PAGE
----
Prospective authors are invited to send their manuscripts to the following journals in which Professor Yamauchi and his colleagues are editors for handling the manuscripts.
Different types of inorganic nanomaterials have been designed using various methods, including sol-gel, electrochemical/chemical reduction, calcination, hydrothermal reaction, etc. The dimensionality of these nanomaterials (x, y, z) can be classified as zero-dimensional (0D), one-dimensional (1D), two-dimensional (2D), or three-dimensional (3D), respectively. Accordingly, for 0D nanomaterials, dimensions are measured on the nanoscale (<100 nm for each dimension). 0D nanomaterials, for example, nanoparticles (or sometimes, nanocrystals), most commonly have isotropic morphologies where the usually thermodynamically stable planes of lower reactivity are exposed at the nanoparticles’ surfaces. For 1D nanomaterials, a single dimension is extended beyond the nanoscale. This class of nanomaterials includes nanotubes, nanorods, and nanowires. In contrast to 0D and 1D nanomaterials, 2D nanomaterials have recently attracted great interest for the next generation of promising applications. However, such 2D materials are often formed by stacking/assembled together, a process that reduces their active surface areas and devalues their potential in many important applications. Despite recent and significant advances in inorganic nanomaterials of different dimensionalities, we still remain active in making substantial efforts to develop new nanomaterials. We are fully aware of the serious limitations of the currently available materials’ designs. Exploring a new nanomaterials design paradigm is key for the next generation of nanomaterials research.
The innovative development of sustainable technologies, including energy harvesting, conversion and storage, has been increasingly exploited with the purpose to address the current ever-increasing energy and environment-related crisis. The exploration of promising solutions is largely associated with progress in the materials science field. Recently, low-dimensional nanoarchitectured materials, such as the emerging two-dimensional (2D) graphene, black phosphorus, metal dichalcogenides and oxides, have been expected for developing cutting-edge energy conversion and storage devices for supporting a sustainable future. Low-dimensional nanomaterials have been verified to exhibit attractive physical and chemical properties, which are initiated by strongly confined electrons, photons, and phonons within these nano-sized materials. Therefore, the current research on low-dimensional nanomaterials offers unprecedented opportunities for sustainable energy applications.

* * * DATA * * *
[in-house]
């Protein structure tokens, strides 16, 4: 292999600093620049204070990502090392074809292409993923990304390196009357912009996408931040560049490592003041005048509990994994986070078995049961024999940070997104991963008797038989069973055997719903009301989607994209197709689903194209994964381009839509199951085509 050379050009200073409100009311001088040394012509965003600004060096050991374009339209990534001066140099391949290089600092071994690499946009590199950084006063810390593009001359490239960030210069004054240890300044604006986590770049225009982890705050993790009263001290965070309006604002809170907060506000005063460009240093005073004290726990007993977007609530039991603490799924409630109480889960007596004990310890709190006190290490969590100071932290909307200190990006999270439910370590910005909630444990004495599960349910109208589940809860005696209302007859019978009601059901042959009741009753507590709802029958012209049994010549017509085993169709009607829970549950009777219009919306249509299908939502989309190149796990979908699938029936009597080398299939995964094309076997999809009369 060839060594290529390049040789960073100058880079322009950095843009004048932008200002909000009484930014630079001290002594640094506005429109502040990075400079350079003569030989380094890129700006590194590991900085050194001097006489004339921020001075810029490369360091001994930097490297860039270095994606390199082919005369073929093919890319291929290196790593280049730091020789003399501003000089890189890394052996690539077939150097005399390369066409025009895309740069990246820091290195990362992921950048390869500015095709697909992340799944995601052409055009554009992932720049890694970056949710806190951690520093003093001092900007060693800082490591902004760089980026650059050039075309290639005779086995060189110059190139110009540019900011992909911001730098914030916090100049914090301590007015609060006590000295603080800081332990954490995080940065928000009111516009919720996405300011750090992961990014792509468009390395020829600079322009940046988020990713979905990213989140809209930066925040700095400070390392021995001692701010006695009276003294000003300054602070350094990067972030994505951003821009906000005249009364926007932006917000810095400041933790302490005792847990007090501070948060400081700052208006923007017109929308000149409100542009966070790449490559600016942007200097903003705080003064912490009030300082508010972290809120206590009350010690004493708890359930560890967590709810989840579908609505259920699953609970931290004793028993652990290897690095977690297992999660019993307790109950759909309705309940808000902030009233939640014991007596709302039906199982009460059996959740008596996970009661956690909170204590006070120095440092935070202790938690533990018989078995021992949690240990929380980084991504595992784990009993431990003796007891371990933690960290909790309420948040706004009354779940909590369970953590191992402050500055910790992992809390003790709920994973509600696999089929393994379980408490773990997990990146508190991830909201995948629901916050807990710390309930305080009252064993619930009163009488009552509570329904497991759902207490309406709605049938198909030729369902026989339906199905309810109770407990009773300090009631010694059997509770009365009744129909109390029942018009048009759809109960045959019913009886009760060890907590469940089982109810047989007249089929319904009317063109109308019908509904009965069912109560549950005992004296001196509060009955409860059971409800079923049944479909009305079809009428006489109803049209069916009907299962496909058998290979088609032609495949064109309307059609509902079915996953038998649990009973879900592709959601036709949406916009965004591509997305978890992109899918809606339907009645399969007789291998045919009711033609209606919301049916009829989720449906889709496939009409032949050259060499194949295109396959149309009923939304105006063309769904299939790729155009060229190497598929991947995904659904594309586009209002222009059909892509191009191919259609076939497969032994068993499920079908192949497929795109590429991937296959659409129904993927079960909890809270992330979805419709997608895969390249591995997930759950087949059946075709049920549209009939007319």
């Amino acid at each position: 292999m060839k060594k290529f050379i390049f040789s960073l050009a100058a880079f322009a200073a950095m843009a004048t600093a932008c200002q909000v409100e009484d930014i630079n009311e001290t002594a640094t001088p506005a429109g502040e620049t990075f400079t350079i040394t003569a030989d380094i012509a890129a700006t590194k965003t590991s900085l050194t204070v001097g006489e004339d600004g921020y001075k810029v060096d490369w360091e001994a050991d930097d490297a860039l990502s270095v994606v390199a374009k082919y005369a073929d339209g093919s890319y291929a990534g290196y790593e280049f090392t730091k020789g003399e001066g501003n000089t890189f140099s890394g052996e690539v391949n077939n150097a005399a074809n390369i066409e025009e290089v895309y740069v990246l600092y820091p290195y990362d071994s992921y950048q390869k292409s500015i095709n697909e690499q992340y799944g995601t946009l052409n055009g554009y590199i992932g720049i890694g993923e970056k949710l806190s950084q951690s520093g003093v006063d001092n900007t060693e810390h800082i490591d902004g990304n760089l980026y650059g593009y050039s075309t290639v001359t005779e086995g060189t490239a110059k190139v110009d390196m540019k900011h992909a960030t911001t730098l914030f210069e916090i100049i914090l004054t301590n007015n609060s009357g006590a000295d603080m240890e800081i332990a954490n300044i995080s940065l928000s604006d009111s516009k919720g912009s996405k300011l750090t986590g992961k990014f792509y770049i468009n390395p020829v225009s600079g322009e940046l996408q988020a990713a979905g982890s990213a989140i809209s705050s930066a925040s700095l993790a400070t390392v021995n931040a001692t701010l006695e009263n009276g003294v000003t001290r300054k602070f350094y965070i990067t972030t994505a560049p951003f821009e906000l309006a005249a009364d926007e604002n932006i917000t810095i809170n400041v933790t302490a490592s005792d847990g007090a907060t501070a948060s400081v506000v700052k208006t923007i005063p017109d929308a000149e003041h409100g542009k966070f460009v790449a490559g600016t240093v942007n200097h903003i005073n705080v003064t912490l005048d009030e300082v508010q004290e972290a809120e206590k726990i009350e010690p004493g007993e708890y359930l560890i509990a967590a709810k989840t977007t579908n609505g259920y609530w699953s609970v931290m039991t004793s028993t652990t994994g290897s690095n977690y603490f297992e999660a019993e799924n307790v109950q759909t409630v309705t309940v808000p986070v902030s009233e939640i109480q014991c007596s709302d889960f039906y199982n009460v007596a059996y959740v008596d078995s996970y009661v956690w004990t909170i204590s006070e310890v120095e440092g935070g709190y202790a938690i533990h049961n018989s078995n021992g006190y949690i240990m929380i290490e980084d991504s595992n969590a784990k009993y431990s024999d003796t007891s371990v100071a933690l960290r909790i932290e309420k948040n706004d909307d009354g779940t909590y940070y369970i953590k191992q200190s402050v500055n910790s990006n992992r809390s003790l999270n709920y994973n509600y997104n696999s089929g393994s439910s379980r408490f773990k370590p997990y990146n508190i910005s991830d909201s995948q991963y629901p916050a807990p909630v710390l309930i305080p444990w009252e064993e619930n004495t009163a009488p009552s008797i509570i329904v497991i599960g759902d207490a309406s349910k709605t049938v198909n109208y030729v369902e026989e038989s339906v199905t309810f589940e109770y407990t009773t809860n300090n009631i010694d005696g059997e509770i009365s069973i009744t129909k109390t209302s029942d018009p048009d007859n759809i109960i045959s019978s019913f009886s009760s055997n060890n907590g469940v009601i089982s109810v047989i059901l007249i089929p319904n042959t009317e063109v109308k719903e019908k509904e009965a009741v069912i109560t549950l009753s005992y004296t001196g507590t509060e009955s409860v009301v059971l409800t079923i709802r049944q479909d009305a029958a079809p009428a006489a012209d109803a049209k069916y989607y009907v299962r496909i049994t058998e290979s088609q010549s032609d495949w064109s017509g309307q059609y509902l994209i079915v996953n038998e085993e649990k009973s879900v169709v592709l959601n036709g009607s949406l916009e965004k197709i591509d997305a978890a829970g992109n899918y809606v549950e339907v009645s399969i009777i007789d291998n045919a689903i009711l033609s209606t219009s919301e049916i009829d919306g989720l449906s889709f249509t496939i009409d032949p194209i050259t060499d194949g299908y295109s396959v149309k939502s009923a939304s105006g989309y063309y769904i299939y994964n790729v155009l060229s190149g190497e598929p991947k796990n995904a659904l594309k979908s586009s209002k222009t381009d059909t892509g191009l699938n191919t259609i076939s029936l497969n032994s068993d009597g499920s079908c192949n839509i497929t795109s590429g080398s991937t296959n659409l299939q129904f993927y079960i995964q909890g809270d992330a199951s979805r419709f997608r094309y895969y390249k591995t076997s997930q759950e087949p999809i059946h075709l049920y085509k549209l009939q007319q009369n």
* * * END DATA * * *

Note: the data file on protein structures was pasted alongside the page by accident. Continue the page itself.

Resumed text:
Recently, the remediation and sensing of toxic materials in environment is very important issue in environmental science. This special issue will cover the most recent and important researches for environmental remediation and sensing by novel nanomaterials based on design and synthesis. Nanoarchitectured materials are expected to show improved ability in adsorption, catalytic reactions, decomposition, conversion, etc. of toxic materials. Recently, nanoarchitectured materials have been demonstrated for sensor applications using electrochemical and optical methods for pollutants and toxic materials. This special issue will help researchers in various research fields to study current important progress in material science towards environmental applications. Our target is to publish high quality reviews or original research papers from world-leading researchers.